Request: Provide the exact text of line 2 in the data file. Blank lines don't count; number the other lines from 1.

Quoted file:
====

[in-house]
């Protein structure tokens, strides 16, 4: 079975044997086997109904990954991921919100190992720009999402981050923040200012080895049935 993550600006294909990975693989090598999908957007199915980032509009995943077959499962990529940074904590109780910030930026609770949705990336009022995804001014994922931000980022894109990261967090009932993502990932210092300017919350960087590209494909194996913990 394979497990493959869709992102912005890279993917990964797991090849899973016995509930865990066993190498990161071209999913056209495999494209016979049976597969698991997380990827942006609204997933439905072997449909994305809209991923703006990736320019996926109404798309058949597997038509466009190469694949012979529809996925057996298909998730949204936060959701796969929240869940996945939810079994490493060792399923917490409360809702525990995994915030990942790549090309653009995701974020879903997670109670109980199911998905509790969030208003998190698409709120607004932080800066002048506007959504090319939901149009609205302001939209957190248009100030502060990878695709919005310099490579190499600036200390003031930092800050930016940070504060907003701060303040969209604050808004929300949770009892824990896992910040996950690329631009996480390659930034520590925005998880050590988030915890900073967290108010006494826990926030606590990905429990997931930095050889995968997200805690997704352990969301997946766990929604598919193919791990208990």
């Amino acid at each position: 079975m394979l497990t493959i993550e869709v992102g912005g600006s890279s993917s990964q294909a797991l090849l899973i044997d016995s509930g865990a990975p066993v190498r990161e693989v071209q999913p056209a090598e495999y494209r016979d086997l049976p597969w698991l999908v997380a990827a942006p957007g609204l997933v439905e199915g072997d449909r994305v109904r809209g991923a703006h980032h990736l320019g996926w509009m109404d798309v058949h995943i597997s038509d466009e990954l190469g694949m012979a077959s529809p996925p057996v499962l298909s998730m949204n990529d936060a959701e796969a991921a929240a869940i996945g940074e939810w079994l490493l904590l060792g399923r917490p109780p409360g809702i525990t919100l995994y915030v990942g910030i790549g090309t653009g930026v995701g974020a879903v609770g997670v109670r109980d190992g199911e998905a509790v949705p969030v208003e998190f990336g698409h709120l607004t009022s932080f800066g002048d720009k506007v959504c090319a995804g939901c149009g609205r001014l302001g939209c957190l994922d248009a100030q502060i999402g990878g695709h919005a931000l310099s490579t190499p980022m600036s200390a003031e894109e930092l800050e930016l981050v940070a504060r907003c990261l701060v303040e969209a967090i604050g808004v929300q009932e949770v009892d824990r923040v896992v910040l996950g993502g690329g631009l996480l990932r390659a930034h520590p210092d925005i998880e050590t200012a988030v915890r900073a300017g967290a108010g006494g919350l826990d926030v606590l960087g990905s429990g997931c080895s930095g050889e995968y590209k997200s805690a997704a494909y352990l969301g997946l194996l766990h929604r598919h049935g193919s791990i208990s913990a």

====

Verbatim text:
């Protein structure tokens, strides 16, 4: 079975044997086997109904990954991921919100190992720009999402981050923040200012080895049935 993550600006294909990975693989090598999908957007199915980032509009995943077959499962990529940074904590109780910030930026609770949705990336009022995804001014994922931000980022894109990261967090009932993502990932210092300017919350960087590209494909194996913990 394979497990493959869709992102912005890279993917990964797991090849899973016995509930865990066993190498990161071209999913056209495999494209016979049976597969698991997380990827942006609204997933439905072997449909994305809209991923703006990736320019996926109404798309058949597997038509466009190469694949012979529809996925057996298909998730949204936060959701796969929240869940996945939810079994490493060792399923917490409360809702525990995994915030990942790549090309653009995701974020879903997670109670109980199911998905509790969030208003998190698409709120607004932080800066002048506007959504090319939901149009609205302001939209957190248009100030502060990878695709919005310099490579190499600036200390003031930092800050930016940070504060907003701060303040969209604050808004929300949770009892824990896992910040996950690329631009996480390659930034520590925005998880050590988030915890900073967290108010006494826990926030606590990905429990997931930095050889995968997200805690997704352990969301997946766990929604598919193919791990208990």